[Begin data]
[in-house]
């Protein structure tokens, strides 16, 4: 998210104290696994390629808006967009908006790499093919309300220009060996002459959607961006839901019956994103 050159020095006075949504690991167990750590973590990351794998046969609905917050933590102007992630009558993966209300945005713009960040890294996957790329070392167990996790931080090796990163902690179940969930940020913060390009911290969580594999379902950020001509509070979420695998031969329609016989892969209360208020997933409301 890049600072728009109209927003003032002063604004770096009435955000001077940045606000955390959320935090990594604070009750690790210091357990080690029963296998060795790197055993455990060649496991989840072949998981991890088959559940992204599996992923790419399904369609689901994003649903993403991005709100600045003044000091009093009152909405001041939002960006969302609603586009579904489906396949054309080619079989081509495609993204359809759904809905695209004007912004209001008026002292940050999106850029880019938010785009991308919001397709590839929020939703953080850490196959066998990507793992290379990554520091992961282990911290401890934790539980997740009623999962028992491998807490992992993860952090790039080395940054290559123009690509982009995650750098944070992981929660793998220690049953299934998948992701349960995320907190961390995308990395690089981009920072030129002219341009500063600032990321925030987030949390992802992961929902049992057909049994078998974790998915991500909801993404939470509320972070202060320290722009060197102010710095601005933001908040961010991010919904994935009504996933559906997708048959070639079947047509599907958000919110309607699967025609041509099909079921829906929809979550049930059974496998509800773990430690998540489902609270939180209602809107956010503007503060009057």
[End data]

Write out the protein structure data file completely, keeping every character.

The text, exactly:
[in-house]
């Protein structure tokens, strides 16, 4: 998210104290696994390629808006967009908006790499093919309300220009060996002459959607961006839901019956994103 050159020095006075949504690991167990750590973590990351794998046969609905917050933590102007992630009558993966209300945005713009960040890294996957790329070392167990996790931080090796990163902690179940969930940020913060390009911290969580594999379902950020001509509070979420695998031969329609016989892969209360208020997933409301 890049600072728009109209927003003032002063604004770096009435955000001077940045606000955390959320935090990594604070009750690790210091357990080690029963296998060795790197055993455990060649496991989840072949998981991890088959559940992204599996992923790419399904369609689901994003649903993403991005709100600045003044000091009093009152909405001041939002960006969302609603586009579904489906396949054309080619079989081509495609993204359809759904809905695209004007912004209001008026002292940050999106850029880019938010785009991308919001397709590839929020939703953080850490196959066998990507793992290379990554520091992961282990911290401890934790539980997740009623999962028992491998807490992992993860952090790039080395940054290559123009690509982009995650750098944070992981929660793998220690049953299934998948992701349960995320907190961390995308990395690089981009920072030129002219341009500063600032990321925030987030949390992802992961929902049992057909049994078998974790998915991500909801993404939470509320972070202060320290722009060197102010710095601005933001908040961010991010919904994935009504996933559906997708048959070639079947047509599907958000919110309607699967025609041509099909079921829906929809979550049930059974496998509800773990430690998540489902609270939180209602809107956010503007503060009057």